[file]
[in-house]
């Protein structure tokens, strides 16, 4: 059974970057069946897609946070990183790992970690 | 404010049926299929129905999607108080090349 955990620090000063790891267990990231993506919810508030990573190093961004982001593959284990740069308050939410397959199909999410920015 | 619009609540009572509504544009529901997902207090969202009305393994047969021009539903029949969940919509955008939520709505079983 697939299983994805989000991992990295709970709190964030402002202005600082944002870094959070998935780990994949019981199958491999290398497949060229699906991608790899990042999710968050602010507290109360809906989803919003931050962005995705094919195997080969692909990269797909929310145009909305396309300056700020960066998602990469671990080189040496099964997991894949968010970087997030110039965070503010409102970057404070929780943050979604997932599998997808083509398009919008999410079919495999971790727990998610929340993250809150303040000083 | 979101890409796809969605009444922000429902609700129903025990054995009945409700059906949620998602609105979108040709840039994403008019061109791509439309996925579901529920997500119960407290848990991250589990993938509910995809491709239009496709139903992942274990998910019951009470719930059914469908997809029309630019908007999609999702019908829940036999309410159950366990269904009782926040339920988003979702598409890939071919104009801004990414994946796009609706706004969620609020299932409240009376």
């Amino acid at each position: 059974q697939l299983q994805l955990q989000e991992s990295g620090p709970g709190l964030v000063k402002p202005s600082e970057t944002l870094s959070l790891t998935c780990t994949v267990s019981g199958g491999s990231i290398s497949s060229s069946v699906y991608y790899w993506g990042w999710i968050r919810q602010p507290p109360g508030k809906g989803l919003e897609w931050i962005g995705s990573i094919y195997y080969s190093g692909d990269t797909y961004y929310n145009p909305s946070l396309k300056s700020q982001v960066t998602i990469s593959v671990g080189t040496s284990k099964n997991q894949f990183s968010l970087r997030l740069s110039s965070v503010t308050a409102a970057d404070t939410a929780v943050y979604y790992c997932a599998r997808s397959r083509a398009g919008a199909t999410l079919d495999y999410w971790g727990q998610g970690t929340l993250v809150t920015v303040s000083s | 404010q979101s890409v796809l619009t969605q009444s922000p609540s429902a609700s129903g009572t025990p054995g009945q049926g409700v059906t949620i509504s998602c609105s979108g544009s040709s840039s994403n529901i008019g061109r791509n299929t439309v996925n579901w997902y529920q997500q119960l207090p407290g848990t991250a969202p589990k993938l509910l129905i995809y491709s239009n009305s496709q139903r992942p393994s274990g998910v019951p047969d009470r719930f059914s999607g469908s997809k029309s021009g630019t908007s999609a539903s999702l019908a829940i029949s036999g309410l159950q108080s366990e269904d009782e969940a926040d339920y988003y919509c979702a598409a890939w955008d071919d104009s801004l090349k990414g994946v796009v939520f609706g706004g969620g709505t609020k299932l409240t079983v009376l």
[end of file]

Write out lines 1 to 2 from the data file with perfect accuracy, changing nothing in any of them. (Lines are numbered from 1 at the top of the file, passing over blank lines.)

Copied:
[in-house]
């Protein structure tokens, strides 16, 4: 059974970057069946897609946070990183790992970690 | 404010049926299929129905999607108080090349 955990620090000063790891267990990231993506919810508030990573190093961004982001593959284990740069308050939410397959199909999410920015 | 619009609540009572509504544009529901997902207090969202009305393994047969021009539903029949969940919509955008939520709505079983 697939299983994805989000991992990295709970709190964030402002202005600082944002870094959070998935780990994949019981199958491999290398497949060229699906991608790899990042999710968050602010507290109360809906989803919003931050962005995705094919195997080969692909990269797909929310145009909305396309300056700020960066998602990469671990080189040496099964997991894949968010970087997030110039965070503010409102970057404070929780943050979604997932599998997808083509398009919008999410079919495999971790727990998610929340993250809150303040000083 | 979101890409796809969605009444922000429902609700129903025990054995009945409700059906949620998602609105979108040709840039994403008019061109791509439309996925579901529920997500119960407290848990991250589990993938509910995809491709239009496709139903992942274990998910019951009470719930059914469908997809029309630019908007999609999702019908829940036999309410159950366990269904009782926040339920988003979702598409890939071919104009801004990414994946796009609706706004969620609020299932409240009376």